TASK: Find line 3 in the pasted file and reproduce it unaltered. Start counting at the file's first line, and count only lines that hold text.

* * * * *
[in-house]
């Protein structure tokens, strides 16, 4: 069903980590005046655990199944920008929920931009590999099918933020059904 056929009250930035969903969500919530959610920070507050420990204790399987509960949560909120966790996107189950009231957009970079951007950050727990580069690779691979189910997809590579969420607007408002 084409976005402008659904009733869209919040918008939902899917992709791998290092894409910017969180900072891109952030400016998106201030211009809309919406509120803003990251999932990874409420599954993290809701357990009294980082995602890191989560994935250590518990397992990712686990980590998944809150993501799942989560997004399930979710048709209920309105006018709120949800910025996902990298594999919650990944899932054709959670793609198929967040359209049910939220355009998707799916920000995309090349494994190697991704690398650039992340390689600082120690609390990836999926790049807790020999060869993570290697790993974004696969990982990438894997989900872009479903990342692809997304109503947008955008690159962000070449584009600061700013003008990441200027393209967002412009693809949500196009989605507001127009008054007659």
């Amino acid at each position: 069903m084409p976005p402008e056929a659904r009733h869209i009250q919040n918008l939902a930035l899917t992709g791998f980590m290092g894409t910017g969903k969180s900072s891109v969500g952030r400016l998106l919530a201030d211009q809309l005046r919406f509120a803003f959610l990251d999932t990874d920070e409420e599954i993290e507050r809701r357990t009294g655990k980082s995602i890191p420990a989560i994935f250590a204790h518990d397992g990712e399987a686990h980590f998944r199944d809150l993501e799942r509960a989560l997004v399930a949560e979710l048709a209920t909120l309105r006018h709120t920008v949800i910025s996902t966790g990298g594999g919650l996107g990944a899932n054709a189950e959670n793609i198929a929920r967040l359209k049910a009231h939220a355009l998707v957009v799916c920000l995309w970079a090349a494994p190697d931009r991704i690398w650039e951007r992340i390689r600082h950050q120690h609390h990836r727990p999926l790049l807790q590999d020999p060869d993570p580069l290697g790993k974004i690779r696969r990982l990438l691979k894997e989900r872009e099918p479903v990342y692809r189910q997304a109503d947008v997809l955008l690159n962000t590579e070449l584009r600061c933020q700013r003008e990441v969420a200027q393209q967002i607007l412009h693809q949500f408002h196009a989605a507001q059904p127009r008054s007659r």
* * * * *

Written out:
């Amino acid at each position: 069903m084409p976005p402008e056929a659904r009733h869209i009250q919040n918008l939902a930035l899917t992709g791998f980590m290092g894409t910017g969903k969180s900072s891109v969500g952030r400016l998106l919530a201030d211009q809309l005046r919406f509120a803003f959610l990251d999932t990874d920070e409420e599954i993290e507050r809701r357990t009294g655990k980082s995602i890191p420990a989560i994935f250590a204790h518990d397992g990712e399987a686990h980590f998944r199944d809150l993501e799942r509960a989560l997004v399930a949560e979710l048709a209920t909120l309105r006018h709120t920008v949800i910025s996902t966790g990298g594999g919650l996107g990944a899932n054709a189950e959670n793609i198929a929920r967040l359209k049910a009231h939220a355009l998707v957009v799916c920000l995309w970079a090349a494994p190697d931009r991704i690398w650039e951007r992340i390689r600082h950050q120690h609390h990836r727990p999926l790049l807790q590999d020999p060869d993570p580069l290697g790993k974004i690779r696969r990982l990438l691979k894997e989900r872009e099918p479903v990342y692809r189910q997304a109503d947008v997809l955008l690159n962000t590579e070449l584009r600061c933020q700013r003008e990441v969420a200027q393209q967002i607007l412009h693809q949500f408002h196009a989605a507001q059904p127009r008054s007659r």